If not now, when?

I did a Lasting Powers of Attorney talk recently for one of the charities I support, Carers in Hertfordshire, who support unpaid carers. Specifically, I was talking about whether the Donor wanted to a give the Attorney the authority to make life sustaining decisions on the Donor’s behalf, if the Donor was incapacitated.

A gentleman spoke out and said how saddened he was that his mother had a Health and Welfare LPA, and in that, she indicated that she did not want to be resuscitated under any circumstances. His mother had collapsed at home and an ambulance was called. The paramedics went to resuscitate the mother and the son advised them that his mother would not want that and she had a registered Lasting Power of Attorney indicating this. The paramedics said that unless he could produce the LPA showing that his mother did not want to be resuscitated, they were under a duty of care to resuscitate and try to revive the patient. The son was telling me how heartbroken he was watching his mother be resuscitated when she had prepared a legal document indicating she did not want this.

If you do have a registered Lasting Power of Attorney, ensure your Attorneys have certified copies of them so they can act if you have lost capacity.

Do not leave it too late

Most people often leave it too late to prepare and register Lasting Powers of Attorney, meaning loved ones are left with the burden of having to make an application to the Court of Protection to become that person’s Deputy. This is a more costly and lengthy exercise.

A Lasting Power of Attorney is a legal document that lets you appoint one or more people (Attorney) to help you make decisions on your behalf. This gives you more control over what happens to you if you have an accident or an illness and can’t make your own decisions. You must be 18 or over and have mental capacity when you make your LPA.

Health and Welfare

This Lasting Power of Attorney allows the Attorney to make decisions with regards to;
• your daily routine, for example washing, dressing, eating
• medical care
• moving into a care home
• life-sustaining treatment

It can only be used when you’re unable to make your own decisions.

Property and Financial

This Lasting Power of Attorney allows your Attorney to make decisions about money and property for you, for example:
• managing a bank or building society account
• paying bills
• collecting benefits or a pension
• selling your home

It can be used as soon as it’s registered, unless you indicate otherwise.

You can choose one or more people to be your Attorney. If you appoint more than one, you must decide whether they’ll make decisions separately or together. They are over 18 and have mental capacity. The Attorney doesn’t even need to live in the UK, though you may find it more practical if they do.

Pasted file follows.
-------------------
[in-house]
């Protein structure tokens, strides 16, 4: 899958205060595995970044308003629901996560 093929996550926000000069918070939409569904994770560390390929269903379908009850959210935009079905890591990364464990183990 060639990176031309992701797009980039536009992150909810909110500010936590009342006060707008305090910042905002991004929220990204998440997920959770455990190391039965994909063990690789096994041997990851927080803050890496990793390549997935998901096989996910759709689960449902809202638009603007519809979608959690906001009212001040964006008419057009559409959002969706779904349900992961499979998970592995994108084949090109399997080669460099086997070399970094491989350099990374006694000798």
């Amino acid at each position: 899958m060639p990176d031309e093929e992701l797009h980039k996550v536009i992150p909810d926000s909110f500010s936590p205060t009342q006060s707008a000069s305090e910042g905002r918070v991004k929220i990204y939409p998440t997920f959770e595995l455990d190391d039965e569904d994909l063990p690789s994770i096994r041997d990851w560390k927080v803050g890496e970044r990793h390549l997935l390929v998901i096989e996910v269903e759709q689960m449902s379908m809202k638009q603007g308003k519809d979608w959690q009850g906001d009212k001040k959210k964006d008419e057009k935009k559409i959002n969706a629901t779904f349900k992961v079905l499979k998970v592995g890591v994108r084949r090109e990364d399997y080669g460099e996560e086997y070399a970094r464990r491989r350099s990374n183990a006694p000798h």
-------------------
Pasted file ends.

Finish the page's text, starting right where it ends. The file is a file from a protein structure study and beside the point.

Things to consider when choosing your Attorney(s);
• how well they look after their own affairs, for example their finances
• how well you know them
• if you trust them to make decisions in your best interests
• how happy they will be to make decisions for you

Your Attorney must:
• follow any instructions you set out in the Lasting Power of Attorney
• consider any preferences set out in the Lasting Power of Attorney
• help you make your own decisions as much as you can
• act in your best interests at all times
• respect your human and civil rights

You can decide whether you want your Attorneys to act ‘jointly’ – this means all the attorneys must agree, or ‘jointly and severally’ – this means you can make decisions together or on your own

You can advise that the Attorneys work jointly on some decisions, but jointly and severally on others.

Property and financial affairs attorneys

Your Attorney will be able to make decisions with regards to the following, on your behalf;
• money, tax and bills
• bank and building society accounts
• property and investments
• pensions and benefits

You may appoint different attorneys in each type of Lasting Power of Attorney, though they may need to work together. For example, if they sell your house because you require care. The financial Attorney will have the authority to sell your house, but will need to liaise with the health and welfare Attorney in deciding which care home is best for you to reside in.

Your Attorney will be able to handle your money in the following examples:
• gifts to your friends, family member or acquaintance on occasions when you would normally give gifts (such as birthdays or anniversaries)
• donations to a charity that you wouldn’t object to, for example a charity you have donated to before

Your Attorney must apply to the Court of Protection for any other type of gift or donation, even if the donor has given them before, such as;
• paying someone’s school or university fees
• letting someone live in your property without paying market rent (anything they pay below market rent counts as a gift)
• interest-free loans

The Attorney must check that you can afford the gift or donation, even if they’ve spent money on these types of things before. For example, the Attorney can’t donate your money if that would mean they couldn’t afford your care costs.


Gemma Young is the Wills and Probate Resident Expert at The Outsourcing Way.

You can find her on Facebook and LinkedIn.

If you have any questions for our expert Gemma, ask her on The Outsourcing Way Crisis Clinic.